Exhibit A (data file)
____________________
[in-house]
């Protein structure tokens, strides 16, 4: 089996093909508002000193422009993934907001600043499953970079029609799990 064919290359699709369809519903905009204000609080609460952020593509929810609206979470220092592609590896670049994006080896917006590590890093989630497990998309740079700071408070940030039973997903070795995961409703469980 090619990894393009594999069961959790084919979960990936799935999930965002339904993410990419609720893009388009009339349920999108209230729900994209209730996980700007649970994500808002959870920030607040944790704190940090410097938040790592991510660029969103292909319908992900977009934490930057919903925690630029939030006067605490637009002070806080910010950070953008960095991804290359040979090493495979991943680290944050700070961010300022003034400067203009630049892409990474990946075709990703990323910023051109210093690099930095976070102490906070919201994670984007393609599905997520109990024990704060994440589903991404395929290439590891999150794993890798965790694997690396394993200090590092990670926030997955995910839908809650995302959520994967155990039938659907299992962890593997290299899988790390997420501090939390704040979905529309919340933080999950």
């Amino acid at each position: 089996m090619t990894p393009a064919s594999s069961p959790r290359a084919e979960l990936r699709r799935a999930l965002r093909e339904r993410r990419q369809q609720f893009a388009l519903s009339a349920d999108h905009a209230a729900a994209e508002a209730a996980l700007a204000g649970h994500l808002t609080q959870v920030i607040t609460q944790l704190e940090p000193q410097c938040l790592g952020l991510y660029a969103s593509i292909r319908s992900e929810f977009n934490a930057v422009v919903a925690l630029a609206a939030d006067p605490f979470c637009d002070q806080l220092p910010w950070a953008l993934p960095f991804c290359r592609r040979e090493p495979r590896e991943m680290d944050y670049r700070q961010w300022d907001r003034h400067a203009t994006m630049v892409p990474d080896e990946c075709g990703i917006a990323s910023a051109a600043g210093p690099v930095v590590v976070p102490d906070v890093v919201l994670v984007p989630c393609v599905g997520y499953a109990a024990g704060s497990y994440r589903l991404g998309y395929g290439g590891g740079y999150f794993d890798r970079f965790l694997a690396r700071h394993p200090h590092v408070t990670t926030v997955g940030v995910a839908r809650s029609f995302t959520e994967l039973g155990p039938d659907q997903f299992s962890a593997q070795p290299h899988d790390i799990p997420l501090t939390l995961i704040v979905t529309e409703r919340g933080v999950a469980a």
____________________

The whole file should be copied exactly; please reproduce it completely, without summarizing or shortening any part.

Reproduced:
[in-house]
């Protein structure tokens, strides 16, 4: 089996093909508002000193422009993934907001600043499953970079029609799990 064919290359699709369809519903905009204000609080609460952020593509929810609206979470220092592609590896670049994006080896917006590590890093989630497990998309740079700071408070940030039973997903070795995961409703469980 090619990894393009594999069961959790084919979960990936799935999930965002339904993410990419609720893009388009009339349920999108209230729900994209209730996980700007649970994500808002959870920030607040944790704190940090410097938040790592991510660029969103292909319908992900977009934490930057919903925690630029939030006067605490637009002070806080910010950070953008960095991804290359040979090493495979991943680290944050700070961010300022003034400067203009630049892409990474990946075709990703990323910023051109210093690099930095976070102490906070919201994670984007393609599905997520109990024990704060994440589903991404395929290439590891999150794993890798965790694997690396394993200090590092990670926030997955995910839908809650995302959520994967155990039938659907299992962890593997290299899988790390997420501090939390704040979905529309919340933080999950």
């Amino acid at each position: 089996m090619t990894p393009a064919s594999s069961p959790r290359a084919e979960l990936r699709r799935a999930l965002r093909e339904r993410r990419q369809q609720f893009a388009l519903s009339a349920d999108h905009a209230a729900a994209e508002a209730a996980l700007a204000g649970h994500l808002t609080q959870v920030i607040t609460q944790l704190e940090p000193q410097c938040l790592g952020l991510y660029a969103s593509i292909r319908s992900e929810f977009n934490a930057v422009v919903a925690l630029a609206a939030d006067p605490f979470c637009d002070q806080l220092p910010w950070a953008l993934p960095f991804c290359r592609r040979e090493p495979r590896e991943m680290d944050y670049r700070q961010w300022d907001r003034h400067a203009t994006m630049v892409p990474d080896e990946c075709g990703i917006a990323s910023a051109a600043g210093p690099v930095v590590v976070p102490d906070v890093v919201l994670v984007p989630c393609v599905g997520y499953a109990a024990g704060s497990y994440r589903l991404g998309y395929g290439g590891g740079y999150f794993d890798r970079f965790l694997a690396r700071h394993p200090h590092v408070t990670t926030v997955g940030v995910a839908r809650s029609f995302t959520e994967l039973g155990p039938d659907q997903f299992s962890a593997q070795p290299h899988d790390i799990p997420l501090t939390l995961i704040v979905t529309e409703r919340g933080v999950a469980a």